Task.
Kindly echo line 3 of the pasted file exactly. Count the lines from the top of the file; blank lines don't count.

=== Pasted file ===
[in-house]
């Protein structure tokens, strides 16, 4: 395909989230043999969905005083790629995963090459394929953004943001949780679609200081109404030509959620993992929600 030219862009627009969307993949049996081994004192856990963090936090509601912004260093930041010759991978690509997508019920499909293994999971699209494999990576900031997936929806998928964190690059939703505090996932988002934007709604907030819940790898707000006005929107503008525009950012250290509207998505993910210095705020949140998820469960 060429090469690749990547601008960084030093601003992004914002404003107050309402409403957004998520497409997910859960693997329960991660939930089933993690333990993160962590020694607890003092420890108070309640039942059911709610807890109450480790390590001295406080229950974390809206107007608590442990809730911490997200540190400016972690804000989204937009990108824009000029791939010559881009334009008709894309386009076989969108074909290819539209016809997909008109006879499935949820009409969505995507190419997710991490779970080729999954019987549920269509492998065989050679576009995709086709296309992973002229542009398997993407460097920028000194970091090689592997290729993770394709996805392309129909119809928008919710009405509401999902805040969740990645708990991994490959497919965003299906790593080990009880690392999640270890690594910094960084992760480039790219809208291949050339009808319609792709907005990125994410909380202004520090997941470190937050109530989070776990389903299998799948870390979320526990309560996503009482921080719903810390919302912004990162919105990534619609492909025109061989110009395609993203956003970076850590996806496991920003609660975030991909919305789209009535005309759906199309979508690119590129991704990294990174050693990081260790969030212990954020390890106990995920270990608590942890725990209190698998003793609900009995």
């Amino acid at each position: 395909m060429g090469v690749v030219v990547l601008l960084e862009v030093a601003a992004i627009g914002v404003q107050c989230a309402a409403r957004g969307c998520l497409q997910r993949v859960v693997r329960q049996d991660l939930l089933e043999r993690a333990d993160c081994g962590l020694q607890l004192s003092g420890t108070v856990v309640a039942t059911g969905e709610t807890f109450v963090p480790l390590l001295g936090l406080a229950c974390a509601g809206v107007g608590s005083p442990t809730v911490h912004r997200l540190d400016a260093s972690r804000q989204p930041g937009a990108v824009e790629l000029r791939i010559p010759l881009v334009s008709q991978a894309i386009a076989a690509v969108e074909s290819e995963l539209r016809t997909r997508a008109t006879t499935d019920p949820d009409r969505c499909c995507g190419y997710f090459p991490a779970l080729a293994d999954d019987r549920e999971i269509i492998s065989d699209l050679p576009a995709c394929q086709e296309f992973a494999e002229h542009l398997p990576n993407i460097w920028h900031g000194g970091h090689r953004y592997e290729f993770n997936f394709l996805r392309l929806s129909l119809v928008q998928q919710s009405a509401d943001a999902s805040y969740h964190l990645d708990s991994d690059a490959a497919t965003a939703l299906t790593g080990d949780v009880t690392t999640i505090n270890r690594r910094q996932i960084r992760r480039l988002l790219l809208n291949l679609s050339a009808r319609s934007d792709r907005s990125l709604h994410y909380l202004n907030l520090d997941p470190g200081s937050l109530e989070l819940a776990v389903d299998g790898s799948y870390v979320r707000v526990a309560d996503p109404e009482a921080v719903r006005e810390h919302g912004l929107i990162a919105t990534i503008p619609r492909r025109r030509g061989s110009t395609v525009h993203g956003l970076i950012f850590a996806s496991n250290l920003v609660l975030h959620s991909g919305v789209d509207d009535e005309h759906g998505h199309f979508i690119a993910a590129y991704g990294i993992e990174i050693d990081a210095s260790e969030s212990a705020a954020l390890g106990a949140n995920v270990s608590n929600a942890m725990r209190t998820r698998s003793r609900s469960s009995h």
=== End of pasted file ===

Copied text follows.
């Amino acid at each position: 395909m060429g090469v690749v030219v990547l601008l960084e862009v030093a601003a992004i627009g914002v404003q107050c989230a309402a409403r957004g969307c998520l497409q997910r993949v859960v693997r329960q049996d991660l939930l089933e043999r993690a333990d993160c081994g962590l020694q607890l004192s003092g420890t108070v856990v309640a039942t059911g969905e709610t807890f109450v963090p480790l390590l001295g936090l406080a229950c974390a509601g809206v107007g608590s005083p442990t809730v911490h912004r997200l540190d400016a260093s972690r804000q989204p930041g937009a990108v824009e790629l000029r791939i010559p010759l881009v334009s008709q991978a894309i386009a076989a690509v969108e074909s290819e995963l539209r016809t997909r997508a008109t006879t499935d019920p949820d009409r969505c499909c995507g190419y997710f090459p991490a779970l080729a293994d999954d019987r549920e999971i269509i492998s065989d699209l050679p576009a995709c394929q086709e296309f992973a494999e002229h542009l398997p990576n993407i460097w920028h900031g000194g970091h090689r953004y592997e290729f993770n997936f394709l996805r392309l929806s129909l119809v928008q998928q919710s009405a509401d943001a999902s805040y969740h964190l990645d708990s991994d690059a490959a497919t965003a939703l299906t790593g080990d949780v009880t690392t999640i505090n270890r690594r910094q996932i960084r992760r480039l988002l790219l809208n291949l679609s050339a009808r319609s934007d792709r907005s990125l709604h994410y909380l202004n907030l520090d997941p470190g200081s937050l109530e989070l819940a776990v389903d299998g790898s799948y870390v979320r707000v526990a309560d996503p109404e009482a921080v719903r006005e810390h919302g912004l929107i990162a919105t990534i503008p619609r492909r025109r030509g061989s110009t395609v525009h993203g956003l970076i950012f850590a996806s496991n250290l920003v609660l975030h959620s991909g919305v789209d509207d009535e005309h759906g998505h199309f979508i690119a993910a590129y991704g990294i993992e990174i050693d990081a210095s260790e969030s212990a705020a954020l390890g106990a949140n995920v270990s608590n929600a942890m725990r209190t998820r698998s003793r609900s469960s009995h």